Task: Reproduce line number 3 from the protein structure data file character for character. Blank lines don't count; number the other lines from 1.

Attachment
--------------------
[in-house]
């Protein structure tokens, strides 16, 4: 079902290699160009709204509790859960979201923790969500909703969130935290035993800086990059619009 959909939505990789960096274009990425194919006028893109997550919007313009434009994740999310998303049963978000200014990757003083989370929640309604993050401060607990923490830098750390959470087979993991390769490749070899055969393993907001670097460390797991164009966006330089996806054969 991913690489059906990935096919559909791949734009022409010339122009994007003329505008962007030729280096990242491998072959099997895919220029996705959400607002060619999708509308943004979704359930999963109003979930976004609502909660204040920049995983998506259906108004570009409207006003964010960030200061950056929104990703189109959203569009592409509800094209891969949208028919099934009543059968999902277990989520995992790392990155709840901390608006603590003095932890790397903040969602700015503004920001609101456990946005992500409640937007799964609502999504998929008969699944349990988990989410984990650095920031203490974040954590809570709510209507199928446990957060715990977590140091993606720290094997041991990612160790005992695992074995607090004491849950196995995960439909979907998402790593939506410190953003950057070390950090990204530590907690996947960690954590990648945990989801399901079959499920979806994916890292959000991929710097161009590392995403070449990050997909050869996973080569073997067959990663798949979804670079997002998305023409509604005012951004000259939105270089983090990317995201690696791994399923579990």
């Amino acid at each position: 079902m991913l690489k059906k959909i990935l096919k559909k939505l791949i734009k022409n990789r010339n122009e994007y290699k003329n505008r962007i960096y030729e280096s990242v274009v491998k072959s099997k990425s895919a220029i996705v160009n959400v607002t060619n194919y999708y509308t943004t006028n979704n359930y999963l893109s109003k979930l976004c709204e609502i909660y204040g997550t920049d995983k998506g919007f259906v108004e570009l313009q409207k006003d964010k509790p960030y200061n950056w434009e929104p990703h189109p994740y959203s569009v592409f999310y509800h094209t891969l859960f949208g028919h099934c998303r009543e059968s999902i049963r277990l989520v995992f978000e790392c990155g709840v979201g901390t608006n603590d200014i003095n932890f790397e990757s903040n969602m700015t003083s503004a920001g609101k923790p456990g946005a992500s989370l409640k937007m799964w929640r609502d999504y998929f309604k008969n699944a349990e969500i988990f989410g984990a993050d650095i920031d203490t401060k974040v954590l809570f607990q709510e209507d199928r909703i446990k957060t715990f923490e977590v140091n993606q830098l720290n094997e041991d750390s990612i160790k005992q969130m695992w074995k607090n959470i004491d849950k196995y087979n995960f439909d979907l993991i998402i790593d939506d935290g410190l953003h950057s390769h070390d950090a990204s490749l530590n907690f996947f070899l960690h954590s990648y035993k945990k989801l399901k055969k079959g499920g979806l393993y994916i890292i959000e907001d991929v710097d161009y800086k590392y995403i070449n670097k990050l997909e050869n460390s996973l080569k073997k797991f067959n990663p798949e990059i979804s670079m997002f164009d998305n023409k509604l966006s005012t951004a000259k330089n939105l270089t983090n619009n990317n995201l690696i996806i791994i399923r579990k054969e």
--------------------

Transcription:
């Amino acid at each position: 079902m991913l690489k059906k959909i990935l096919k559909k939505l791949i734009k022409n990789r010339n122009e994007y290699k003329n505008r962007i960096y030729e280096s990242v274009v491998k072959s099997k990425s895919a220029i996705v160009n959400v607002t060619n194919y999708y509308t943004t006028n979704n359930y999963l893109s109003k979930l976004c709204e609502i909660y204040g997550t920049d995983k998506g919007f259906v108004e570009l313009q409207k006003d964010k509790p960030y200061n950056w434009e929104p990703h189109p994740y959203s569009v592409f999310y509800h094209t891969l859960f949208g028919h099934c998303r009543e059968s999902i049963r277990l989520v995992f978000e790392c990155g709840v979201g901390t608006n603590d200014i003095n932890f790397e990757s903040n969602m700015t003083s503004a920001g609101k923790p456990g946005a992500s989370l409640k937007m799964w929640r609502d999504y998929f309604k008969n699944a349990e969500i988990f989410g984990a993050d650095i920031d203490t401060k974040v954590l809570f607990q709510e209507d199928r909703i446990k957060t715990f923490e977590v140091n993606q830098l720290n094997e041991d750390s990612i160790k005992q969130m695992w074995k607090n959470i004491d849950k196995y087979n995960f439909d979907l993991i998402i790593d939506d935290g410190l953003h950057s390769h070390d950090a990204s490749l530590n907690f996947f070899l960690h954590s990648y035993k945990k989801l399901k055969k079959g499920g979806l393993y994916i890292i959000e907001d991929v710097d161009y800086k590392y995403i070449n670097k990050l997909e050869n460390s996973l080569k073997k797991f067959n990663p798949e990059i979804s670079m997002f164009d998305n023409k509604l966006s005012t951004a000259k330089n939105l270089t983090n619009n990317n995201l690696i996806i791994i399923r579990k054969e």